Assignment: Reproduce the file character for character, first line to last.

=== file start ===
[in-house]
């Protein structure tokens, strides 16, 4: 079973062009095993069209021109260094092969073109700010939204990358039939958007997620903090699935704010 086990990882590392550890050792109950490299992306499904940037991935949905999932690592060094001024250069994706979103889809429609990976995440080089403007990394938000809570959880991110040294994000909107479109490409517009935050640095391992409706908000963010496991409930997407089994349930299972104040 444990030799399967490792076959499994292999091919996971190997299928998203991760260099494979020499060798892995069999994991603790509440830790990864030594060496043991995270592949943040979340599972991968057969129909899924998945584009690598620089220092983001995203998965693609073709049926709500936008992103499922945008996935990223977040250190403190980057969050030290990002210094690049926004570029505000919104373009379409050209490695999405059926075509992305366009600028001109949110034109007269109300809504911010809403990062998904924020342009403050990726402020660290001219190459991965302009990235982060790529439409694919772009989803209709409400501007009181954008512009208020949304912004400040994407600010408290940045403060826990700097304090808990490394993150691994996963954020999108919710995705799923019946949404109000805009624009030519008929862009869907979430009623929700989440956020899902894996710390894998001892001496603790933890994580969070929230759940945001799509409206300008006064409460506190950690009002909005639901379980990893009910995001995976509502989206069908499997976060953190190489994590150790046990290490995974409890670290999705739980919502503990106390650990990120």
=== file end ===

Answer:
[in-house]
């Protein structure tokens, strides 16, 4: 079973062009095993069209021109260094092969073109700010939204990358039939958007997620903090699935704010 086990990882590392550890050792109950490299992306499904940037991935949905999932690592060094001024250069994706979103889809429609990976995440080089403007990394938000809570959880991110040294994000909107479109490409517009935050640095391992409706908000963010496991409930997407089994349930299972104040 444990030799399967490792076959499994292999091919996971190997299928998203991760260099494979020499060798892995069999994991603790509440830790990864030594060496043991995270592949943040979340599972991968057969129909899924998945584009690598620089220092983001995203998965693609073709049926709500936008992103499922945008996935990223977040250190403190980057969050030290990002210094690049926004570029505000919104373009379409050209490695999405059926075509992305366009600028001109949110034109007269109300809504911010809403990062998904924020342009403050990726402020660290001219190459991965302009990235982060790529439409694919772009989803209709409400501007009181954008512009208020949304912004400040994407600010408290940045403060826990700097304090808990490394993150691994996963954020999108919710995705799923019946949404109000805009624009030519008929862009869907979430009623929700989440956020899902894996710390894998001892001496603790933890994580969070929230759940945001799509409206300008006064409460506190950690009002909005639901379980990893009910995001995976509502989206069908499997976060953190190489994590150790046990290490995974409890670290999705739980919502503990106390650990990120």